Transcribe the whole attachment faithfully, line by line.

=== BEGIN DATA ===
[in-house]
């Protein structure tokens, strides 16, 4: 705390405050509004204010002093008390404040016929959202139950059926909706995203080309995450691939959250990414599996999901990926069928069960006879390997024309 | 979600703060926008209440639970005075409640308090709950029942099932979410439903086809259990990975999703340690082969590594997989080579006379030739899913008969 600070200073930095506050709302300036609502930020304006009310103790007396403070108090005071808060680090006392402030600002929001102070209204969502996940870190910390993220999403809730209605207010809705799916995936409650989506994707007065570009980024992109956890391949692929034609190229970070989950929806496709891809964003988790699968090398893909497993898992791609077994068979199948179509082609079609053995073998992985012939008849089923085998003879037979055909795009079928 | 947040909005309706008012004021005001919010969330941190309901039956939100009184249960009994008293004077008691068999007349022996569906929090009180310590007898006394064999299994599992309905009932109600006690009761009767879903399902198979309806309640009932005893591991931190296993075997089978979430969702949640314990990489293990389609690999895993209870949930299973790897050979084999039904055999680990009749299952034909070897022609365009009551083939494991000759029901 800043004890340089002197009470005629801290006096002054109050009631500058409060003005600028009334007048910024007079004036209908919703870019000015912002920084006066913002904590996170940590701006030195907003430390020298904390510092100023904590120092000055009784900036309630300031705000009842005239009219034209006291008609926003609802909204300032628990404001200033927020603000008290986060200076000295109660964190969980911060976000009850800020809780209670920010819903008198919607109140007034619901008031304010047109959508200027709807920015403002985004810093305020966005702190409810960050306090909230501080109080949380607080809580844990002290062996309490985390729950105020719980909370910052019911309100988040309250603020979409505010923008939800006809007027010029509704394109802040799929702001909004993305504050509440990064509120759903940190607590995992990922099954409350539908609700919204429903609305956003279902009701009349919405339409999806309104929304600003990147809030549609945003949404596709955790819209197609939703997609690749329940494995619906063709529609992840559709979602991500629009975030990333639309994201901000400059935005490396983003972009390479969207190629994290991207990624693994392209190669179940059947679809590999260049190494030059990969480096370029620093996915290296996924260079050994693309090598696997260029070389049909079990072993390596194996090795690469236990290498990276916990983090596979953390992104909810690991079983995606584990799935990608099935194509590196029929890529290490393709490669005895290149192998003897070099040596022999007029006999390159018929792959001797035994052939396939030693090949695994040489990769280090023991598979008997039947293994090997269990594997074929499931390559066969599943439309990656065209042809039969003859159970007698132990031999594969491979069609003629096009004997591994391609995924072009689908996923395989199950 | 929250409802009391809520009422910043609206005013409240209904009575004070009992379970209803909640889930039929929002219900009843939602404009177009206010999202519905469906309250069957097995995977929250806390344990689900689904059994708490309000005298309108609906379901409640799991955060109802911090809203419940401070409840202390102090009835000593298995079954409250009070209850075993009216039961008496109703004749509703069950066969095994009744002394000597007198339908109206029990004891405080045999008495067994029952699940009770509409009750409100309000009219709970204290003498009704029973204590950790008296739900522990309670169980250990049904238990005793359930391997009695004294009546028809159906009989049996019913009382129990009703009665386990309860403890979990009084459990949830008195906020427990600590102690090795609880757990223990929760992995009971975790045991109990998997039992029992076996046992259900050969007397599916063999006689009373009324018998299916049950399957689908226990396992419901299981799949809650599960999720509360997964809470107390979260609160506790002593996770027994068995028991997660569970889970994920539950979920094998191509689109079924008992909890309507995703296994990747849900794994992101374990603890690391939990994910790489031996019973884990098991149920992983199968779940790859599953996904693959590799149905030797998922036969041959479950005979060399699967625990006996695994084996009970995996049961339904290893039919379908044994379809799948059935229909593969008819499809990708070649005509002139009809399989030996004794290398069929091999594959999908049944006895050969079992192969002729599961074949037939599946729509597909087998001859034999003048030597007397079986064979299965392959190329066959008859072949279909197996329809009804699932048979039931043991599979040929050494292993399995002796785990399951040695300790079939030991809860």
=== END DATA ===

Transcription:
[in-house]
């Protein structure tokens, strides 16, 4: 705390405050509004204010002093008390404040016929959202139950059926909706995203080309995450691939959250990414599996999901990926069928069960006879390997024309 | 979600703060926008209440639970005075409640308090709950029942099932979410439903086809259990990975999703340690082969590594997989080579006379030739899913008969 600070200073930095506050709302300036609502930020304006009310103790007396403070108090005071808060680090006392402030600002929001102070209204969502996940870190910390993220999403809730209605207010809705799916995936409650989506994707007065570009980024992109956890391949692929034609190229970070989950929806496709891809964003988790699968090398893909497993898992791609077994068979199948179509082609079609053995073998992985012939008849089923085998003879037979055909795009079928 | 947040909005309706008012004021005001919010969330941190309901039956939100009184249960009994008293004077008691068999007349022996569906929090009180310590007898006394064999299994599992309905009932109600006690009761009767879903399902198979309806309640009932005893591991931190296993075997089978979430969702949640314990990489293990389609690999895993209870949930299973790897050979084999039904055999680990009749299952034909070897022609365009009551083939494991000759029901 800043004890340089002197009470005629801290006096002054109050009631500058409060003005600028009334007048910024007079004036209908919703870019000015912002920084006066913002904590996170940590701006030195907003430390020298904390510092100023904590120092000055009784900036309630300031705000009842005239009219034209006291008609926003609802909204300032628990404001200033927020603000008290986060200076000295109660964190969980911060976000009850800020809780209670920010819903008198919607109140007034619901008031304010047109959508200027709807920015403002985004810093305020966005702190409810960050306090909230501080109080949380607080809580844990002290062996309490985390729950105020719980909370910052019911309100988040309250603020979409505010923008939800006809007027010029509704394109802040799929702001909004993305504050509440990064509120759903940190607590995992990922099954409350539908609700919204429903609305956003279902009701009349919405339409999806309104929304600003990147809030549609945003949404596709955790819209197609939703997609690749329940494995619906063709529609992840559709979602991500629009975030990333639309994201901000400059935005490396983003972009390479969207190629994290991207990624693994392209190669179940059947679809590999260049190494030059990969480096370029620093996915290296996924260079050994693309090598696997260029070389049909079990072993390596194996090795690469236990290498990276916990983090596979953390992104909810690991079983995606584990799935990608099935194509590196029929890529290490393709490669005895290149192998003897070099040596022999007029006999390159018929792959001797035994052939396939030693090949695994040489990769280090023991598979008997039947293994090997269990594997074929499931390559066969599943439309990656065209042809039969003859159970007698132990031999594969491979069609003629096009004997591994391609995924072009689908996923395989199950 | 929250409802009391809520009422910043609206005013409240209904009575004070009992379970209803909640889930039929929002219900009843939602404009177009206010999202519905469906309250069957097995995977929250806390344990689900689904059994708490309000005298309108609906379901409640799991955060109802911090809203419940401070409840202390102090009835000593298995079954409250009070209850075993009216039961008496109703004749509703069950066969095994009744002394000597007198339908109206029990004891405080045999008495067994029952699940009770509409009750409100309000009219709970204290003498009704029973204590950790008296739900522990309670169980250990049904238990005793359930391997009695004294009546028809159906009989049996019913009382129990009703009665386990309860403890979990009084459990949830008195906020427990600590102690090795609880757990223990929760992995009971975790045991109990998997039992029992076996046992259900050969007397599916063999006689009373009324018998299916049950399957689908226990396992419901299981799949809650599960999720509360997964809470107390979260609160506790002593996770027994068995028991997660569970889970994920539950979920094998191509689109079924008992909890309507995703296994990747849900794994992101374990603890690391939990994910790489031996019973884990098991149920992983199968779940790859599953996904693959590799149905030797998922036969041959479950005979060399699967625990006996695994084996009970995996049961339904290893039919379908044994379809799948059935229909593969008819499809990708070649005509002139009809399989030996004794290398069929091999594959999908049944006895050969079992192969002729599961074949037939599946729509597909087998001859034999003048030597007397079986064979299965392959190329066959008859072949279909197996329809009804699932048979039931043991599979040929050494292993399995002796785990399951040695300790079939030991809860």